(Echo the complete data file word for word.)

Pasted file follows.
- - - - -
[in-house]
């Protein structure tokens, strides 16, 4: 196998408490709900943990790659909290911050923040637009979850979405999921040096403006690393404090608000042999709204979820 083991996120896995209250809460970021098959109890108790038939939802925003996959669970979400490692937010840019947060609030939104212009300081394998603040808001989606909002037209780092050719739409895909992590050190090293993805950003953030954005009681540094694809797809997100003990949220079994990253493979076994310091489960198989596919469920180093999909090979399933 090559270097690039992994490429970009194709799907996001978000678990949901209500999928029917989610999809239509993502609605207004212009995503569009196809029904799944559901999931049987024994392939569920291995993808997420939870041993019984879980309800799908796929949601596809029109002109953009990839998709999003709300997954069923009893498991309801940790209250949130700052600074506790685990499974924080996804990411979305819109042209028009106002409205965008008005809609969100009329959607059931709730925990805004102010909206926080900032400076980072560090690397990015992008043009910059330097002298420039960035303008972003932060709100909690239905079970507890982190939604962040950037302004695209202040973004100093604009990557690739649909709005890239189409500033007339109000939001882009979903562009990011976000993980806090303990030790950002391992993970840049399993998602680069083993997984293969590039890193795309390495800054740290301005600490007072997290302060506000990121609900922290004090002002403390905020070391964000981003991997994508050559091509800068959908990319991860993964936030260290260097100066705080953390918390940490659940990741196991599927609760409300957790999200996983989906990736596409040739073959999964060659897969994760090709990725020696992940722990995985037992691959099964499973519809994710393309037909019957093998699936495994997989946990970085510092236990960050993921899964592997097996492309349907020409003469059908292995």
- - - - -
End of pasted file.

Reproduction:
[in-house]
């Protein structure tokens, strides 16, 4: 196998408490709900943990790659909290911050923040637009979850979405999921040096403006690393404090608000042999709204979820 083991996120896995209250809460970021098959109890108790038939939802925003996959669970979400490692937010840019947060609030939104212009300081394998603040808001989606909002037209780092050719739409895909992590050190090293993805950003953030954005009681540094694809797809997100003990949220079994990253493979076994310091489960198989596919469920180093999909090979399933 090559270097690039992994490429970009194709799907996001978000678990949901209500999928029917989610999809239509993502609605207004212009995503569009196809029904799944559901999931049987024994392939569920291995993808997420939870041993019984879980309800799908796929949601596809029109002109953009990839998709999003709300997954069923009893498991309801940790209250949130700052600074506790685990499974924080996804990411979305819109042209028009106002409205965008008005809609969100009329959607059931709730925990805004102010909206926080900032400076980072560090690397990015992008043009910059330097002298420039960035303008972003932060709100909690239905079970507890982190939604962040950037302004695209202040973004100093604009990557690739649909709005890239189409500033007339109000939001882009979903562009990011976000993980806090303990030790950002391992993970840049399993998602680069083993997984293969590039890193795309390495800054740290301005600490007072997290302060506000990121609900922290004090002002403390905020070391964000981003991997994508050559091509800068959908990319991860993964936030260290260097100066705080953390918390940490659940990741196991599927609760409300957790999200996983989906990736596409040739073959999964060659897969994760090709990725020696992940722990995985037992691959099964499973519809994710393309037909019957093998699936495994997989946990970085510092236990960050993921899964592997097996492309349907020409003469059908292995």